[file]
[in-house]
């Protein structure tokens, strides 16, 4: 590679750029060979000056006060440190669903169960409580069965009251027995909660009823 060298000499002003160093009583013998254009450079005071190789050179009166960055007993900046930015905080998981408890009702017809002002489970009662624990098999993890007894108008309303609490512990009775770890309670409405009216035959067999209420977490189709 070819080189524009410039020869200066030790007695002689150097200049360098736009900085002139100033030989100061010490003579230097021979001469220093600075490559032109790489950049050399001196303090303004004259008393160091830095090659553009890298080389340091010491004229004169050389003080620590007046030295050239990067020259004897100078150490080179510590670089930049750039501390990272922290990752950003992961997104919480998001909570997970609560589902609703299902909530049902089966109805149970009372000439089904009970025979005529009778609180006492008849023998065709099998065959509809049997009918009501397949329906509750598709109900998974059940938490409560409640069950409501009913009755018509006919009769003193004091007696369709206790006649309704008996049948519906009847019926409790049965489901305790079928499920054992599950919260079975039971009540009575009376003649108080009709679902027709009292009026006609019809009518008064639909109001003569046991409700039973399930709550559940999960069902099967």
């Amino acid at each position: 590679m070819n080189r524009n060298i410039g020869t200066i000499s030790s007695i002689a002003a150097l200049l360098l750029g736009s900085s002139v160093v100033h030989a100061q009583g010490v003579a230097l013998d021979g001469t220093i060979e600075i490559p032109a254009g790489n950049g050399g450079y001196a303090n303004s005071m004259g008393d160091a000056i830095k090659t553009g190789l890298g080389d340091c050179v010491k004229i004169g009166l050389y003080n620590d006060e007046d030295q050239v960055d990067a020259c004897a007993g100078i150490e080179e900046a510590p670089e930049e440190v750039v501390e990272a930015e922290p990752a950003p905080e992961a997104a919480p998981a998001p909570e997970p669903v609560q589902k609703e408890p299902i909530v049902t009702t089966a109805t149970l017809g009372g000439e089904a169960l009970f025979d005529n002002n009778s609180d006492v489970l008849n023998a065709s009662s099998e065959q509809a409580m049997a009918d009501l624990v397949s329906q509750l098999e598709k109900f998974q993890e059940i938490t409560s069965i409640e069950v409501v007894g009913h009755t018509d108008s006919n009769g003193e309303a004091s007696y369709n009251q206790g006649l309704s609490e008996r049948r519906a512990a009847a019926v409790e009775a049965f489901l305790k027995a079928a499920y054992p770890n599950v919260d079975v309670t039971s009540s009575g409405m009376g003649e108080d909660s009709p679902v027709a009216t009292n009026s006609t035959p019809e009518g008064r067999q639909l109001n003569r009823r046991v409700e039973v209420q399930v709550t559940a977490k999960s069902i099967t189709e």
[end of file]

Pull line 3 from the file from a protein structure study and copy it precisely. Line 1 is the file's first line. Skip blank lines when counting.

């Amino acid at each position: 590679m070819n080189r524009n060298i410039g020869t200066i000499s030790s007695i002689a002003a150097l200049l360098l750029g736009s900085s002139v160093v100033h030989a100061q009583g010490v003579a230097l013998d021979g001469t220093i060979e600075i490559p032109a254009g790489n950049g050399g450079y001196a303090n303004s005071m004259g008393d160091a000056i830095k090659t553009g190789l890298g080389d340091c050179v010491k004229i004169g009166l050389y003080n620590d006060e007046d030295q050239v960055d990067a020259c004897a007993g100078i150490e080179e900046a510590p670089e930049e440190v750039v501390e990272a930015e922290p990752a950003p905080e992961a997104a919480p998981a998001p909570e997970p669903v609560q589902k609703e408890p299902i909530v049902t009702t089966a109805t149970l017809g009372g000439e089904a169960l009970f025979d005529n002002n009778s609180d006492v489970l008849n023998a065709s009662s099998e065959q509809a409580m049997a009918d009501l624990v397949s329906q509750l098999e598709k109900f998974q993890e059940i938490t409560s069965i409640e069950v409501v007894g009913h009755t018509d108008s006919n009769g003193e309303a004091s007696y369709n009251q206790g006649l309704s609490e008996r049948r519906a512990a009847a019926v409790e009775a049965f489901l305790k027995a079928a499920y054992p770890n599950v919260d079975v309670t039971s009540s009575g409405m009376g003649e108080d909660s009709p679902v027709a009216t009292n009026s006609t035959p019809e009518g008064r067999q639909l109001n003569r009823r046991v409700e039973v209420q399930v709550t559940a977490k999960s069902i099967t189709e």